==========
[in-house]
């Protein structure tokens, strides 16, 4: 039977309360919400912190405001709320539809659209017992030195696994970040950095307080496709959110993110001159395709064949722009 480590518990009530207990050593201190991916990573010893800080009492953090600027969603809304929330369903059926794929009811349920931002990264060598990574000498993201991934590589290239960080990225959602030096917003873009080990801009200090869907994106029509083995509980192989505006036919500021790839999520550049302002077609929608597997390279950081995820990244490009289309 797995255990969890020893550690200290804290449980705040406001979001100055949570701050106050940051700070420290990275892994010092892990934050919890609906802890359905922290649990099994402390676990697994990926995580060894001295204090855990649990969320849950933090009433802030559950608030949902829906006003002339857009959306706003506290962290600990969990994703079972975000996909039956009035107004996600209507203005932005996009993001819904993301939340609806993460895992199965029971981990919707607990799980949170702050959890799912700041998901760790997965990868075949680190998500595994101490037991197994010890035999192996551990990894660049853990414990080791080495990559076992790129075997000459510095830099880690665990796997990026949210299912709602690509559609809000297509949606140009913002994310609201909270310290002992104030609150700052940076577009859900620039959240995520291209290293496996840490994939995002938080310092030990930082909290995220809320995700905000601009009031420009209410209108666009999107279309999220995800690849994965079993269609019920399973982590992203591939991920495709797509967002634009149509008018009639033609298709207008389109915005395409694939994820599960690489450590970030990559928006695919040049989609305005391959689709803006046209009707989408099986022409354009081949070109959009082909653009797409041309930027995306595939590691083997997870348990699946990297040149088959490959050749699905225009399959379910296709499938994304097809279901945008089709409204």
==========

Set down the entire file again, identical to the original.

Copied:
[in-house]
């Protein structure tokens, strides 16, 4: 039977309360919400912190405001709320539809659209017992030195696994970040950095307080496709959110993110001159395709064949722009 480590518990009530207990050593201190991916990573010893800080009492953090600027969603809304929330369903059926794929009811349920931002990264060598990574000498993201991934590589290239960080990225959602030096917003873009080990801009200090869907994106029509083995509980192989505006036919500021790839999520550049302002077609929608597997390279950081995820990244490009289309 797995255990969890020893550690200290804290449980705040406001979001100055949570701050106050940051700070420290990275892994010092892990934050919890609906802890359905922290649990099994402390676990697994990926995580060894001295204090855990649990969320849950933090009433802030559950608030949902829906006003002339857009959306706003506290962290600990969990994703079972975000996909039956009035107004996600209507203005932005996009993001819904993301939340609806993460895992199965029971981990919707607990799980949170702050959890799912700041998901760790997965990868075949680190998500595994101490037991197994010890035999192996551990990894660049853990414990080791080495990559076992790129075997000459510095830099880690665990796997990026949210299912709602690509559609809000297509949606140009913002994310609201909270310290002992104030609150700052940076577009859900620039959240995520291209290293496996840490994939995002938080310092030990930082909290995220809320995700905000601009009031420009209410209108666009999107279309999220995800690849994965079993269609019920399973982590992203591939991920495709797509967002634009149509008018009639033609298709207008389109915005395409694939994820599960690489450590970030990559928006695919040049989609305005391959689709803006046209009707989408099986022409354009081949070109959009082909653009797409041309930027995306595939590691083997997870348990699946990297040149088959490959050749699905225009399959379910296709499938994304097809279901945008089709409204």